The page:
By Dr. John Huang
If you’ve been around Kentucky Basketball for the past decade, you’ve undoubtedly heard by now that “Kentucky is a Player’s First Program.” You’ve been lectured ad nauseum about the “Kentucky Effect” and bombarded with the fact that “Kentucky isn’t for everyone.”
There’s a new John “Calipari-ism” floating around out there lately. Coach Cal’s latest slogan of the day is that players who play for Kentucky are “built different”—implying that anyone who plays for the University of Kentucky has already somehow set themselves apart from the pack.
“Our fans have heard me talk a lot about what it means to me to be ‘Built Different,’” Calipari said when commenting on UK’s three newest signees—Daimion Collins, Nolan Hickman, and Bryce Hopkins. “When you talk about this fall class, you’ve got three kids who are built to play here at Kentucky. They wanted to be a part of the culture. They wanted to play against other really good players. They didn’t need any promises or guarantees—only the promise that this is going to be the hardest thing they’ve ever done and that we will challenge them to become the best version of themselves.”
Those of us within the BBN are used to hearing this type of rhetoric from Coach Cal. I thought it’d be interesting to see what an outside expert thinks. Are Kentucky players really built different? Or is this just part of the blue Kool-Aid we’re all thirsting for this time of the year.
“When you recruit, you’re recruiting players who have become commodities already,” explained ESPN analyst Jay Bilas on a Zoom call earlier today. “A lot of Kentucky fans got their noses out of joint when I said, ‘You don’t produce pros, you recruit them. That’s not a knock on anybody. That’s true of every program. In six or eight months of being on a campus—whether it’s Kentucky’s or anybody else’s—there’s only so much you can do.”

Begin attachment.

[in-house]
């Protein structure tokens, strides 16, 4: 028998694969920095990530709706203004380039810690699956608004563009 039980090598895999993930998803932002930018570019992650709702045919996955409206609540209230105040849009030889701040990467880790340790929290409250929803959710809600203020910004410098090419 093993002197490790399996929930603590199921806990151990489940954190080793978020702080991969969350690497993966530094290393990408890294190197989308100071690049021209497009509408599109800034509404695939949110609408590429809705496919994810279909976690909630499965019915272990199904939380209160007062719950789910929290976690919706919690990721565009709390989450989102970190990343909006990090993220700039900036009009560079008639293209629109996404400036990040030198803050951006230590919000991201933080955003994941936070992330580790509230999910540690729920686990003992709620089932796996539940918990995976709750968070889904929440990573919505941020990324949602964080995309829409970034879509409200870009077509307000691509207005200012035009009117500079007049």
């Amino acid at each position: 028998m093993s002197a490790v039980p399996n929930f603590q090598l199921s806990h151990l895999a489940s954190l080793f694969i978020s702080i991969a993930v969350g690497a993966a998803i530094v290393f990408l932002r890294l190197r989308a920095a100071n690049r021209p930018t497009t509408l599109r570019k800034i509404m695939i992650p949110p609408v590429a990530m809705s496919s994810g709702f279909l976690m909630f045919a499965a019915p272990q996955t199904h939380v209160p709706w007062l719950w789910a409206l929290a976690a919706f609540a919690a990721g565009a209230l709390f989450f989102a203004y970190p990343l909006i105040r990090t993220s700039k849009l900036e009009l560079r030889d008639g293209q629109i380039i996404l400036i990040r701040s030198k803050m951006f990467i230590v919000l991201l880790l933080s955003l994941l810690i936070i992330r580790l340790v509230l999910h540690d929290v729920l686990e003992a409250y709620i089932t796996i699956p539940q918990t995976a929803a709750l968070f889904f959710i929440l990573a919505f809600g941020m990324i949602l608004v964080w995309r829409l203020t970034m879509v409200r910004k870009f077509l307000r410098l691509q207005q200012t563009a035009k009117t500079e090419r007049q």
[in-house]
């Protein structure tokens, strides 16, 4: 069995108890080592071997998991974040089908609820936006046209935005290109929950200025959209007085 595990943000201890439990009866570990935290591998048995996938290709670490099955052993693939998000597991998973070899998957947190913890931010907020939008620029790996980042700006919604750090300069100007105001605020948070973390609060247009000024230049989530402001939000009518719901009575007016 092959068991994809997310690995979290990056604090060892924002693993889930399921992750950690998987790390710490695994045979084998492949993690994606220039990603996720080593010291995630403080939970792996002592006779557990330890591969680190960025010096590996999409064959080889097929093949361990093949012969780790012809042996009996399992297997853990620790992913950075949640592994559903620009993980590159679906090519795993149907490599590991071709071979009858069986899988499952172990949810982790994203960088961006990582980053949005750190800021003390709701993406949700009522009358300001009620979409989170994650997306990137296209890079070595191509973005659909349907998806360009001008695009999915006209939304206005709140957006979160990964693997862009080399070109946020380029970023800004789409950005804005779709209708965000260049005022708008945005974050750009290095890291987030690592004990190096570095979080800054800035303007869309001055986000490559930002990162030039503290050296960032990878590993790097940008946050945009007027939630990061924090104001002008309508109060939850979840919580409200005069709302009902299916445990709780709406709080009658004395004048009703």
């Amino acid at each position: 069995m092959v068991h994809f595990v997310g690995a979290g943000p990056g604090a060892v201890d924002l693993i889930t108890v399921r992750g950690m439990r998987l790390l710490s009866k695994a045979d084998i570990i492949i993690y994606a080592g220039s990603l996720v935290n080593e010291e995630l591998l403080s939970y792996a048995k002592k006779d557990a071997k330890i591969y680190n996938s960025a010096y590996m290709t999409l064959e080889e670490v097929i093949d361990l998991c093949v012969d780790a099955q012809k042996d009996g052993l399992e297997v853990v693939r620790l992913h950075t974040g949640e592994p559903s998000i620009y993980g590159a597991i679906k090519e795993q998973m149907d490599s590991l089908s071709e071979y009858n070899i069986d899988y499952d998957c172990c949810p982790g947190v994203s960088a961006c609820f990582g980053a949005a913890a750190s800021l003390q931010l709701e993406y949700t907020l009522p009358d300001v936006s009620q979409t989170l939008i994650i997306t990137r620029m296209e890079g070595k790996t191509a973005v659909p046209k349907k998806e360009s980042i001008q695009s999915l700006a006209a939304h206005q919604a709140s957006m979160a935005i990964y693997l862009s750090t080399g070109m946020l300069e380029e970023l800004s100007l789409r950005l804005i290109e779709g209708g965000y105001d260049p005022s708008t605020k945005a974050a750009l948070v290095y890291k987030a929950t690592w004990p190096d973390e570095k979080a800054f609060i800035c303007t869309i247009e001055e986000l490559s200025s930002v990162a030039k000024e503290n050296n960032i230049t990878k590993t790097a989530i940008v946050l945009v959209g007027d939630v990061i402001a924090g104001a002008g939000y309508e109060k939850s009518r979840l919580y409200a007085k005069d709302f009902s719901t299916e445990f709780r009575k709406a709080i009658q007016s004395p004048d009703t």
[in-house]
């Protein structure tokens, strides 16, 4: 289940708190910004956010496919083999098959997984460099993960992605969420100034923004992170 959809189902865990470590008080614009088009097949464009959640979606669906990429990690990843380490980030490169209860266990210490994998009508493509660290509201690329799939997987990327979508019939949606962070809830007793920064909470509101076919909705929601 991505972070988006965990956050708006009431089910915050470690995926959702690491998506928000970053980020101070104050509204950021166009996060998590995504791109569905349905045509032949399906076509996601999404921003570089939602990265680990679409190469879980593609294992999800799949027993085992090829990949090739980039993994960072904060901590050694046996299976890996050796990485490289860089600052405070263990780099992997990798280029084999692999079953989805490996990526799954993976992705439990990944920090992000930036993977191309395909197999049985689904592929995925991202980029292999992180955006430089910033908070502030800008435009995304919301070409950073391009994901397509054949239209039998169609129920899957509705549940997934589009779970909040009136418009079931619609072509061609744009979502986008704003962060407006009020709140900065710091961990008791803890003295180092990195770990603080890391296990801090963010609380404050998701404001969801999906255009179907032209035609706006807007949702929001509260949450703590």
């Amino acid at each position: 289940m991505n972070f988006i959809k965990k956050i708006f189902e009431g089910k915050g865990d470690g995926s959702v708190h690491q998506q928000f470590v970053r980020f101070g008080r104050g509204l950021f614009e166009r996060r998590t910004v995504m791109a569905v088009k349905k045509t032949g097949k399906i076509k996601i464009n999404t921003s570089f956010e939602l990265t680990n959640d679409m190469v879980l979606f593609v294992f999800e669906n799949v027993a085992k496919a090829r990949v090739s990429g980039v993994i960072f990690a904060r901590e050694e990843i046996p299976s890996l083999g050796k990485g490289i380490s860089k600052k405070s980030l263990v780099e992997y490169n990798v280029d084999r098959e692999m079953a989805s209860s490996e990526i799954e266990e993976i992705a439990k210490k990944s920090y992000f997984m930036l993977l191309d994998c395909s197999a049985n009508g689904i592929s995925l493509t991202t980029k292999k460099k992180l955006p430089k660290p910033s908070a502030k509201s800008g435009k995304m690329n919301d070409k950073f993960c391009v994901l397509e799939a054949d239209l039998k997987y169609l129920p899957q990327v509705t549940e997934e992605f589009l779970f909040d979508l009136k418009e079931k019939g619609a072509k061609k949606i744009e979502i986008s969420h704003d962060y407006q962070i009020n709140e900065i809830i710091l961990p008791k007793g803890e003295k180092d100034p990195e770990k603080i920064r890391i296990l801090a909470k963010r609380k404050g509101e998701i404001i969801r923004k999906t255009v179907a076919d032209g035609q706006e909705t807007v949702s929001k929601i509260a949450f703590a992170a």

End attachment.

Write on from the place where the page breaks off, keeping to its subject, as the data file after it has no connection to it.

In other words, Bilas seemed to emphasize that in this current one-and-done culture, it doesn’t really make that much difference where you go to college. Of course, coaching makes a difference, but in the limited time the players spend on campus, the benefits of one school over another are greatly exaggerated. Bilas recalled that this discussion came up a lot with Tyler Herro—and the mistaken assumption that he became a lottery pick and a pro prospect for the sole reason of where he went to college.
“I don’t believe that’s completely true,” Bilas admitted. “Tyler Herro’s been a pro a lot longer than he was ever a college player. How much credit do the Miami Heat get, and their coaching staff, and their developmental group?”
I’m convinced that “Built Different” is simply another clever recruiting ploy by Calipari—someone who has shown himself to be a promotional genius. Year after year—no matter the circumstances—Coach Cal somehow comes through with a top-five class. Of course the Kentucky name still packs a powerful punch. But it takes a master marketer to keep landing the big ones.
“College coaches have to recruit, and some of their recruiting has to do with sales—selling their development abilities,” Bilas acknowledged. “I don’t think programs produce pros—I think they recruit pros. The idea is that if you get recruited by Kentucky, you’re pro caliber. That’s the mindset. That’s not necessarily a good thing or a bad thing.”
For Kentucky’s sake, I think it’s a very good thing. You’re never going to win Championship Number Nine without elite talent coming through Lexington. It’s almost comforting to know that whether Calipari develops them or not isn’t nearly as important. What is important is that he keeps signing the studs who can deliver the hardware.
“It’s business,” Bilas concluded. “And there’s nobody better at this business than John [Calipari].”